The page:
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14 June 2011

Clafoutis de Susina


My old neighborhood in Los Angeles has a bakery that I referred to as going to Paris. It is absolutely beautiful and decorated just like a little Parisian bakery, from the wrought iron and marble tables, to the big red booths along the walls, even to it being filled with writers. Susina Bakery (corner of Beverly and La Brea Blvds.) is where I would go when I had a hankering for a great croissant and cappuccino, or for one of their fantastic oven roasted tomato and onion croissants. But with all the years of going to Susina Bakery, I never knew that susinas were a type of plum much loved in Europe (and a fruit that my husband loves). 

The other day we bought a big package of Susinas and I was very excited to try the namesake of one of my favorite bakeries! They are small, red and quite tart. Well, quite tart is a bit of an understatment—they are REALLY tart! I'm sorry, but if I want my mouth and neck muscles to contract like that, I would rather suck on a lemon. So what do you do when you have a pound of really tart fruit? Bake it! 

I absolutely love to make a clafoutis, which is a French fruit custard/tart thing. It is very easy and you can make it with just about any fruit--although it shows best with tart fruits like rasberries, cherries and plums. The proper dish for baking a clafoutis is a ceramic or glass tart dish (Like this) with scolloped sides. They are great and if you don't have one, you should get one.

Today I sliced up those tart little buggers and baked a clafoutis. Here is the recipe: 

Clafoutis de Susina*
2 cups sliced Susina plums (or any tart fruit that you like)
4 eggs
pinch of salt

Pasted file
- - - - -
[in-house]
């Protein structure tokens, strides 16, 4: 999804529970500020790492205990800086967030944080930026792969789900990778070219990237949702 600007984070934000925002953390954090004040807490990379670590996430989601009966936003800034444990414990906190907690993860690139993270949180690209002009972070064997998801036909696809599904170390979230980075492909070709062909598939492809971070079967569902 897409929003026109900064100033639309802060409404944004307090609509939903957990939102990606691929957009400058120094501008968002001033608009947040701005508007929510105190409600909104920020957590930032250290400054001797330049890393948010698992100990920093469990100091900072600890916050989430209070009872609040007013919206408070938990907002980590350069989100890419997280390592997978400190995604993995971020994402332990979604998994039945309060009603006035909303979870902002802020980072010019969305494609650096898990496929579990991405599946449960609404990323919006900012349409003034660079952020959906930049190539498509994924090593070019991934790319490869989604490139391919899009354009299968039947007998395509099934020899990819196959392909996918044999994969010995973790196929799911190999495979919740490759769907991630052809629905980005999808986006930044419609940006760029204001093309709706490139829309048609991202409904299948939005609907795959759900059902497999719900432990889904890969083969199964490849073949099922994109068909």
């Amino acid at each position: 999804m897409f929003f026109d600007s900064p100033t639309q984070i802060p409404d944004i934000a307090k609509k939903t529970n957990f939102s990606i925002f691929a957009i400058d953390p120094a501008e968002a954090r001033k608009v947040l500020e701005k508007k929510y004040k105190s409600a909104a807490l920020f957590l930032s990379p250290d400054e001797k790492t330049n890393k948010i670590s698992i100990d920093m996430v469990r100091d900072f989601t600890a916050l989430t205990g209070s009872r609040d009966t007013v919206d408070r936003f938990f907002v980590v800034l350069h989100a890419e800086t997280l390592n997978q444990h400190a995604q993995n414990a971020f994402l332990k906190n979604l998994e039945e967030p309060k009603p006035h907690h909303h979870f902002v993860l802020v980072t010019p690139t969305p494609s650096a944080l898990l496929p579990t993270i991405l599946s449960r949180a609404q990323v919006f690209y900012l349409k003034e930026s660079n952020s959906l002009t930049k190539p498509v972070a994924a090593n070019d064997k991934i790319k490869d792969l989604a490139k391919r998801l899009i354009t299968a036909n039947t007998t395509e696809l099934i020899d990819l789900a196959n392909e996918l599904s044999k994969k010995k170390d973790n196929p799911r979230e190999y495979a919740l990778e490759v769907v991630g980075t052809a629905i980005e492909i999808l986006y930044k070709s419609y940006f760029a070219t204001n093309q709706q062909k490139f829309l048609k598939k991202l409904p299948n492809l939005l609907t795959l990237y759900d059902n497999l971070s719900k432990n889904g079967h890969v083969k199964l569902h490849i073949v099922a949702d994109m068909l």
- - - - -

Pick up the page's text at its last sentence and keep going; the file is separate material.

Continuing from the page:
1/2 cup sugar
1 cup whole milk
1/3 cup flour {optional: substitute some of the flour with almond or hazelnut meal}
3 tbsp melted butter
1 tbsp grated lemon rind
1 tbsp vanilla extract
2 tbsp preferred liquor (I use Grand Marnier, but Amaretto, Frangelico or rum are also great)

The first step is to prepare the fruit (not necessary in the case of berries). Wash and slice the plums into small wedges and toss in a bowl with a bit of cane sugar to soften the tartness. Let this sit for a bit while you prepare everything else.


Preheat your oven to 325˚F/163˚C and generously butter a shallow, round baking dish.

Mix the eggs, sugar and salt in a mixing bowl, then add the flour. This recipe is very forgiving and there are all kinds of flours that you can use. For this, I have used whole wheat flour and hazelnut meal, which gives a much heartier flavor and consistency. A fine white flour will produce a softer, finer consistency. This is really your choice. 


Add the milk, melted butter, freshly grated lemon peel and the vanilla extract.


Finally, add your liquor with a generous pour and stir to combine well. Add your sliced fruit to the prepared baking dish, distribute the fruit evenly and pour the batter over the top.


Bake from 50-60 minutes. Cooking time is also up to your taste. I prefer it slightly browned on top and firm on the bottom, so I usually go about an hour. However, if you like it soft and delicate, you can cook it 50 minutes until just solidified.


E voilá! Bon appetit!





*Recipe adapted from Les Recettes Du Petit Dejeuner - Breakfast Recipes : A Breakfast Cookbook from the Chefs of la Madeleine

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